Dr William Sellers from the School of Earth and Environmental Sciences has been hitting the headlines with his discovery that Tyrannosaurus rex was unable move faster than a gentle jog, let alone run. The research looks extensively into the gait and biomechanics of the world’s most famous dinosaur and, using the external HPC resources accessed through and supported by Research IT, has created a new simulation model to test its findings.
Dr Sellers’ discovery suggests that the size and sheer mass of the T. rex would render it physically impossible to move at any speed higher than 7.7mph, which is slower than the average man’s running speed, which is around 8.4mph. Any speed higher than that would cause the T. rex’s legs to simply break during chase due to its immense weight.
His research team took advantage of Manchester’s free access to the Tier 2 HPC facility N8 HPC to generate intense and detailed simulations. Dr Sellers’ team combined two popular bio mechanical techniques – multi-body dynamic analysis (MBDA) and skeletal stress analysis (SSA) to create a more refined model which he and his team used to prove their theory. This isn’t the first time MBDA and SSA have been used to measure the walking and running ability of dinosaurs. However, it is the first time they have been used together to literally create a more accurate picture.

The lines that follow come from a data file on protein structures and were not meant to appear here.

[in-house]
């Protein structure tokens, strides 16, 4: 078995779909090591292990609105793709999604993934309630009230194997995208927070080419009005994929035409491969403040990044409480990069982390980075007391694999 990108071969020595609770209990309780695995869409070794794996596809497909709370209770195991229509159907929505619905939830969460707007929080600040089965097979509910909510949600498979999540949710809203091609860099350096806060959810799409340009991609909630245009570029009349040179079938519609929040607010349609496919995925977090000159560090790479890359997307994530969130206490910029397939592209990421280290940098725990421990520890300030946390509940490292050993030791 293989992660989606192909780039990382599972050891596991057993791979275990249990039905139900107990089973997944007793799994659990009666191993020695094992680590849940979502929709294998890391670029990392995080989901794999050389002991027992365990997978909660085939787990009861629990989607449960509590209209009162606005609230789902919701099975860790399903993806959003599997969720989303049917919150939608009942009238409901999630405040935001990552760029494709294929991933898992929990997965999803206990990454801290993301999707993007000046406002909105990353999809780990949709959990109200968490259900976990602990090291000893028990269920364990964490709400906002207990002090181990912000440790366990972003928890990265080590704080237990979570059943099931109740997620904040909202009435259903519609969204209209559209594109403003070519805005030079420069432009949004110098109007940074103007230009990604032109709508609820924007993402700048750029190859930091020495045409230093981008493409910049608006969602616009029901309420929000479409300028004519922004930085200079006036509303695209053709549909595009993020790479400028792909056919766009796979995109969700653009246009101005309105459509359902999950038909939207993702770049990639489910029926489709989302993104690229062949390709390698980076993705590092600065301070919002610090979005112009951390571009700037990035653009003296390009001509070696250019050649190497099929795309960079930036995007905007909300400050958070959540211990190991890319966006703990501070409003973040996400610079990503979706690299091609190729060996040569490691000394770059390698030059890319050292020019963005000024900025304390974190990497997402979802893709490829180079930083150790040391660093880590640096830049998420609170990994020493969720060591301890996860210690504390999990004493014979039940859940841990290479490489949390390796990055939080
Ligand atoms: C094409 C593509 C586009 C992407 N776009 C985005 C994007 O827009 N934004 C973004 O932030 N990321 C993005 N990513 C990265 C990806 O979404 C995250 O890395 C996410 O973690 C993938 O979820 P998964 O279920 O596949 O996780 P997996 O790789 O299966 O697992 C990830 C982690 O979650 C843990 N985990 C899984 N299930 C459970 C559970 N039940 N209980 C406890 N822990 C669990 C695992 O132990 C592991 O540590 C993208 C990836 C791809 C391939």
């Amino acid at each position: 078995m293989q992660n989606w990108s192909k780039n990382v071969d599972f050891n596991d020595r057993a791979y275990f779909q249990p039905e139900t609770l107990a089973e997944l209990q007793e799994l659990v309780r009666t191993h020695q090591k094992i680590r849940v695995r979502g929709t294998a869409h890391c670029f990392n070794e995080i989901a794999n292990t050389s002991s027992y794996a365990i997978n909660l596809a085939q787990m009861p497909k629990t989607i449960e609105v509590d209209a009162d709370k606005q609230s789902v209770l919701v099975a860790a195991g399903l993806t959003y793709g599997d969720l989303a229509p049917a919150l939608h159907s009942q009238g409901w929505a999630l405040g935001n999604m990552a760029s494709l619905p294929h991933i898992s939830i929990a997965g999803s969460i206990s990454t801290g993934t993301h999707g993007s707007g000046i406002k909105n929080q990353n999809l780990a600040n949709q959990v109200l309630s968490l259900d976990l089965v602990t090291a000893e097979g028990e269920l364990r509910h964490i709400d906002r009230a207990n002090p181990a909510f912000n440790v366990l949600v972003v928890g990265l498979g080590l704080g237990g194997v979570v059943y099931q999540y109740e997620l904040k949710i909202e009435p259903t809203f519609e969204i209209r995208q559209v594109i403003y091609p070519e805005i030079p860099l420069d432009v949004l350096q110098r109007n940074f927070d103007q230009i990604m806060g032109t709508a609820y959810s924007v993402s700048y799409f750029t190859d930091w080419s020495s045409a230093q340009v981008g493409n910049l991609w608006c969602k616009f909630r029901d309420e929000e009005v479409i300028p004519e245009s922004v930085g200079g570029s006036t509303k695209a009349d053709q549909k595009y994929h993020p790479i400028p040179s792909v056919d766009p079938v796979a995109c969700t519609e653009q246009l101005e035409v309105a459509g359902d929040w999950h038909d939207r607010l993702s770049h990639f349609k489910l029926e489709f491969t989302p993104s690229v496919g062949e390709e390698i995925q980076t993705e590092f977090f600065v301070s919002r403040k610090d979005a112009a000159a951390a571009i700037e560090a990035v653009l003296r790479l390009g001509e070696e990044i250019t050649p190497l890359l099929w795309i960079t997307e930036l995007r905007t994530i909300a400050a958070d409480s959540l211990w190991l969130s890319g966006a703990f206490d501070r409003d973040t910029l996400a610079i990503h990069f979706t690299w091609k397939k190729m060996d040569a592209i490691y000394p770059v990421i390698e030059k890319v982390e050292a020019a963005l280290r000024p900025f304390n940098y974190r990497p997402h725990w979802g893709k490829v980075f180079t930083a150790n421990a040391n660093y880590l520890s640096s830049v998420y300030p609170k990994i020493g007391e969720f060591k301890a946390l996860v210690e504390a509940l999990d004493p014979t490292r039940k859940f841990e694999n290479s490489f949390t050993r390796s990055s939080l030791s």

Dr Sellers explains: ‘Our previous simulations of theropod bipedal running did not directly consider the skeletal loading but these new simulations do calculate all the forces in the limb bones and these can be used directly to estimate the bone loading on impact.’
Dr Sellers’ results disrupt the idea that the T. rex was primarily a high-speed pursuit predator – a topic which has been an intensely debated subject matter amongst the palaeontology community for decades. The research suggests a less athletic lifestyle for the T. rex and even throws into question their hunting methods. Furthermore, their results bring into question the maximum running speeds of other large two-legged dinosaurs such as: Giganotosaurus, Mapusaurus, and Acrocanthosaurus.
Dr Sellers has stated that the ‘Tyrannosaurus rex is one of the largest bipedal animals to have ever evolved and walked the earth. So it represents a useful model for understanding the biomechanics of other similar animals.’